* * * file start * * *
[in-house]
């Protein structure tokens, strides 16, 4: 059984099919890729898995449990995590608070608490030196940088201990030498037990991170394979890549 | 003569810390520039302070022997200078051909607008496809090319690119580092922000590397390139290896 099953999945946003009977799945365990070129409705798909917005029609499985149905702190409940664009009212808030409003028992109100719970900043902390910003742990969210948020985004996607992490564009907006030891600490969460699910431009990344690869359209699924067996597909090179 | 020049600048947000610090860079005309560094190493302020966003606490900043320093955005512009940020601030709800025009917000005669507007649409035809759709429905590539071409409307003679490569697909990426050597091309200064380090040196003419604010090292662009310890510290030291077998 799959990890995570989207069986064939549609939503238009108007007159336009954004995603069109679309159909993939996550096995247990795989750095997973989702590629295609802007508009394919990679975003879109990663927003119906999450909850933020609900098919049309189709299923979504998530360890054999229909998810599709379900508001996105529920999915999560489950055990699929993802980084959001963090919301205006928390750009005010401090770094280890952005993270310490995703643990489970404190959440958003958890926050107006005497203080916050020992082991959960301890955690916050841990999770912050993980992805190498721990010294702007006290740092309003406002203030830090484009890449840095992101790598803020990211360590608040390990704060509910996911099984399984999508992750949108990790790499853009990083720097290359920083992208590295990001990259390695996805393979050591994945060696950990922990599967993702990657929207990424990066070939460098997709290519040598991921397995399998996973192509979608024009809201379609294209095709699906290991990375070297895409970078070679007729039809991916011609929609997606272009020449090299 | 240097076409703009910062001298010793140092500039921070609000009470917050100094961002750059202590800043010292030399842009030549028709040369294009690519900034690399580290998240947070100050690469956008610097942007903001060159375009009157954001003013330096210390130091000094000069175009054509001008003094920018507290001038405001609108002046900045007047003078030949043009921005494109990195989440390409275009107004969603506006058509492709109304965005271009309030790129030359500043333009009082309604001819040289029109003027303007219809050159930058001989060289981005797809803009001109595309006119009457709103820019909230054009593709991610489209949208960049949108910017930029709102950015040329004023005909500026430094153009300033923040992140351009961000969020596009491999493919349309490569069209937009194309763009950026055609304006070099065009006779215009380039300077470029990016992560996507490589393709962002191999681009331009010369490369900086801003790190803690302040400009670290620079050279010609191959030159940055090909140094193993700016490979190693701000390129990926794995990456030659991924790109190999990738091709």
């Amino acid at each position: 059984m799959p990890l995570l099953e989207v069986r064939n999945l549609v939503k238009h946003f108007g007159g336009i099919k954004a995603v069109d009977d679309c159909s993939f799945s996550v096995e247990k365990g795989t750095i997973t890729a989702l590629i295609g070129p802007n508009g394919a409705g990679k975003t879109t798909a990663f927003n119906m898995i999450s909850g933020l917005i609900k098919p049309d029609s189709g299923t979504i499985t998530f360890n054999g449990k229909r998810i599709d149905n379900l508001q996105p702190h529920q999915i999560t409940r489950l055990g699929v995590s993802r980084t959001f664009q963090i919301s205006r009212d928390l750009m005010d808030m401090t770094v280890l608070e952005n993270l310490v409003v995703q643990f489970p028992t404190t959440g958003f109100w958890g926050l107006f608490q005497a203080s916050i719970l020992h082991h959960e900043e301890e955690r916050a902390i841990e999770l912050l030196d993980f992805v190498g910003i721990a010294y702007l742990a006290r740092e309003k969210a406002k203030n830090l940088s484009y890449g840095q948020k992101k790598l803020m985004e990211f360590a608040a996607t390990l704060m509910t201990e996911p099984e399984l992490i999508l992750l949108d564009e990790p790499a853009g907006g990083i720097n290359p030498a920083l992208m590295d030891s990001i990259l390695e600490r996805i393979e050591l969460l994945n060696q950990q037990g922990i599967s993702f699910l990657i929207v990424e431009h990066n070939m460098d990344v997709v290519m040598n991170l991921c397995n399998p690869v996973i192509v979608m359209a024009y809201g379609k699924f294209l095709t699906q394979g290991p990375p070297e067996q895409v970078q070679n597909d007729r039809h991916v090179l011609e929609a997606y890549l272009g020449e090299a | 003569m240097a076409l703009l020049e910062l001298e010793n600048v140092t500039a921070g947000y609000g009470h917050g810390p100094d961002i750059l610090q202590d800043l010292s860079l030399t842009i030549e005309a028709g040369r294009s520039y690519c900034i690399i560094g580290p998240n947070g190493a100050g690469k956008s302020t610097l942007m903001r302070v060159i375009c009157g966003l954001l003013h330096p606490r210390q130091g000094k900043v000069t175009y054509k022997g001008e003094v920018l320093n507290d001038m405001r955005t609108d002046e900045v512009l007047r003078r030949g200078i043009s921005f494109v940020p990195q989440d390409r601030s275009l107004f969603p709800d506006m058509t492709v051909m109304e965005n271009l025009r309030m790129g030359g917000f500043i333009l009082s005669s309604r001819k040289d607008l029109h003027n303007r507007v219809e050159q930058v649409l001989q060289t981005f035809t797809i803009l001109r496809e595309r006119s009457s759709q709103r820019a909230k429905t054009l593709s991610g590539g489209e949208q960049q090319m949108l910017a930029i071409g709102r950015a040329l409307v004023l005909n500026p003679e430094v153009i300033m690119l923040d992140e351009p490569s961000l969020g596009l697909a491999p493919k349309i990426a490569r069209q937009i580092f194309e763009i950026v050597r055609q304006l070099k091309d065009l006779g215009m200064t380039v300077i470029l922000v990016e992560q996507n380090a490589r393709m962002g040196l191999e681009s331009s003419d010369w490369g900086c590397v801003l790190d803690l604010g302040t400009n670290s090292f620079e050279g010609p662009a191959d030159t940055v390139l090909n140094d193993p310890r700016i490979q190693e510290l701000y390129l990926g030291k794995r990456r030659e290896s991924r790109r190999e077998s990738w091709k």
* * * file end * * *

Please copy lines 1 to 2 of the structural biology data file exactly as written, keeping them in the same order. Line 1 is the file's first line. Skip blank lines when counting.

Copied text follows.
[in-house]
């Protein structure tokens, strides 16, 4: 059984099919890729898995449990995590608070608490030196940088201990030498037990991170394979890549 | 003569810390520039302070022997200078051909607008496809090319690119580092922000590397390139290896 099953999945946003009977799945365990070129409705798909917005029609499985149905702190409940664009009212808030409003028992109100719970900043902390910003742990969210948020985004996607992490564009907006030891600490969460699910431009990344690869359209699924067996597909090179 | 020049600048947000610090860079005309560094190493302020966003606490900043320093955005512009940020601030709800025009917000005669507007649409035809759709429905590539071409409307003679490569697909990426050597091309200064380090040196003419604010090292662009310890510290030291077998 799959990890995570989207069986064939549609939503238009108007007159336009954004995603069109679309159909993939996550096995247990795989750095997973989702590629295609802007508009394919990679975003879109990663927003119906999450909850933020609900098919049309189709299923979504998530360890054999229909998810599709379900508001996105529920999915999560489950055990699929993802980084959001963090919301205006928390750009005010401090770094280890952005993270310490995703643990489970404190959440958003958890926050107006005497203080916050020992082991959960301890955690916050841990999770912050993980992805190498721990010294702007006290740092309003406002203030830090484009890449840095992101790598803020990211360590608040390990704060509910996911099984399984999508992750949108990790790499853009990083720097290359920083992208590295990001990259390695996805393979050591994945060696950990922990599967993702990657929207990424990066070939460098997709290519040598991921397995399998996973192509979608024009809201379609294209095709699906290991990375070297895409970078070679007729039809991916011609929609997606272009020449090299 | 240097076409703009910062001298010793140092500039921070609000009470917050100094961002750059202590800043010292030399842009030549028709040369294009690519900034690399580290998240947070100050690469956008610097942007903001060159375009009157954001003013330096210390130091000094000069175009054509001008003094920018507290001038405001609108002046900045007047003078030949043009921005494109990195989440390409275009107004969603506006058509492709109304965005271009309030790129030359500043333009009082309604001819040289029109003027303007219809050159930058001989060289981005797809803009001109595309006119009457709103820019909230054009593709991610489209949208960049949108910017930029709102950015040329004023005909500026430094153009300033923040992140351009961000969020596009491999493919349309490569069209937009194309763009950026055609304006070099065009006779215009380039300077470029990016992560996507490589393709962002191999681009331009010369490369900086801003790190803690302040400009670290620079050279010609191959030159940055090909140094193993700016490979190693701000390129990926794995990456030659991924790109190999990738091709």